Last year most costly in a decade for disasters—Red Cross
Emma Batha, Alertnet, 16 Oct 2012
LONDON (AlertNet)—Last year saw the fewest disasters of any year in the past decade but was also the most expensive, costing some $365.5 billion—most of it caused by the Japanese quake and tsunami, according to a report by the Red Cross and the Red Crescent.
Some 31,105 people were killed in 336 natural disasters—including quakes, floods, droughts and storms—and 209 million other people were affected, according to the 2012 World Disasters Report.
The number of deaths was far lower than the preceding year when disasters claimed 297,730 lives—most of them in the January 2010 Haiti earthquake.
The report also takes an in-depth look at forced migration, calling on governments and humanitarian organisations to do more to address the needs of the growing numbers of people displaced by conflict, disasters, political upheaval and large development projects.
More than 72 million people, over one in every 100 of the world’s citizens, are now forcibly displaced, according to the World Disasters Report, the flagship publication of the International Federation of Red Cross and Red Crescent Societies (IFRC).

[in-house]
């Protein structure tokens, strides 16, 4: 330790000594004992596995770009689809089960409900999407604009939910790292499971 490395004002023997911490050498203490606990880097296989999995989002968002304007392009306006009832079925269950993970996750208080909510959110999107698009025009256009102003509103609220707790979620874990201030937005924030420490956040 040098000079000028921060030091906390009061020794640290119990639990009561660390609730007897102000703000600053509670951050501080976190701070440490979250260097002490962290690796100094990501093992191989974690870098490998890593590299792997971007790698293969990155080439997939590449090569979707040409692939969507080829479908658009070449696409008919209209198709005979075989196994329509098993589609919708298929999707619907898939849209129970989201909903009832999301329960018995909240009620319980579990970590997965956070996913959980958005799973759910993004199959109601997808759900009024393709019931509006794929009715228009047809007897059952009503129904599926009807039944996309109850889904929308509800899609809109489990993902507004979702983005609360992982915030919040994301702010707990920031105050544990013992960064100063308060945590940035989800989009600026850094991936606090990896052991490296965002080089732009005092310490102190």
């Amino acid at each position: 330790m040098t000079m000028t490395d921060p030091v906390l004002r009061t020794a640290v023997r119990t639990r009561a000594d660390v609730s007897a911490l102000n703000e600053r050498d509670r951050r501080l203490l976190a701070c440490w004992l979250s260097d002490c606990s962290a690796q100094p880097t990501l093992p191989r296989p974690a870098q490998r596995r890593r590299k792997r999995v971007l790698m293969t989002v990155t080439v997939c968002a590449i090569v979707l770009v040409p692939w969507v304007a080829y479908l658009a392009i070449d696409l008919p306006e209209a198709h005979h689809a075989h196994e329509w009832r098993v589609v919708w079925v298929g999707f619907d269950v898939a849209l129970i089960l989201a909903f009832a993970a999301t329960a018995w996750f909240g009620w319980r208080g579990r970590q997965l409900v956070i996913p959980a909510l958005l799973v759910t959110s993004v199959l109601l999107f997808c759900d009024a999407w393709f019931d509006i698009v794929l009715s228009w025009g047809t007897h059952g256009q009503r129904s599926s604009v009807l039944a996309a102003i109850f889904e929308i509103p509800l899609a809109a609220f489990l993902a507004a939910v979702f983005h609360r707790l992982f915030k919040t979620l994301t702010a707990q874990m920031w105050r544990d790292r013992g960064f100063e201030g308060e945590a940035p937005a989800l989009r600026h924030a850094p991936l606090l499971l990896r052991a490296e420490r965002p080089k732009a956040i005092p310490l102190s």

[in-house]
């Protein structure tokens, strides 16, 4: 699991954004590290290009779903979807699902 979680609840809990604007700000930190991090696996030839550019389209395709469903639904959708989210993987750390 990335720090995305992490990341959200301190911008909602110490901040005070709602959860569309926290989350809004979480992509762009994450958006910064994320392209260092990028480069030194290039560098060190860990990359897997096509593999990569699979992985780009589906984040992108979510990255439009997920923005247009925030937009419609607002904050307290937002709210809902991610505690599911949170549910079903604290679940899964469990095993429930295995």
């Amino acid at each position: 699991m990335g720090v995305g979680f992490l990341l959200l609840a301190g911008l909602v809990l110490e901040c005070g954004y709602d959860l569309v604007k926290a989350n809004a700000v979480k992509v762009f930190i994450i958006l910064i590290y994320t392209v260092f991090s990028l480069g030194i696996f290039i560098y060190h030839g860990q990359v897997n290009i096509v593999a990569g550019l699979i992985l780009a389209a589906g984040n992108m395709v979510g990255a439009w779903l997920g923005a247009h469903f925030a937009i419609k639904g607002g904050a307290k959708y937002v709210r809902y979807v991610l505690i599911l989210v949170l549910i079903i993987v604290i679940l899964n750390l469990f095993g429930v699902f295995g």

Of these, an estimated 20 million are in a state of protracted displacement. But the IFRC said there was growing resistance among politicians and their citizens to supporting people forced to flee their homes.
Forced migration is costing the international community at least $8 billion a year, the IFRC added.
“The figures alone compel attention. But it is the human costs of forced migration—destroyed livelihoods, increased vulnerability,… lost homelands and histories, fractured households and disempowered communities …—which require urgent solutions and decisive action,” Geleta wrote in an introduction to the report.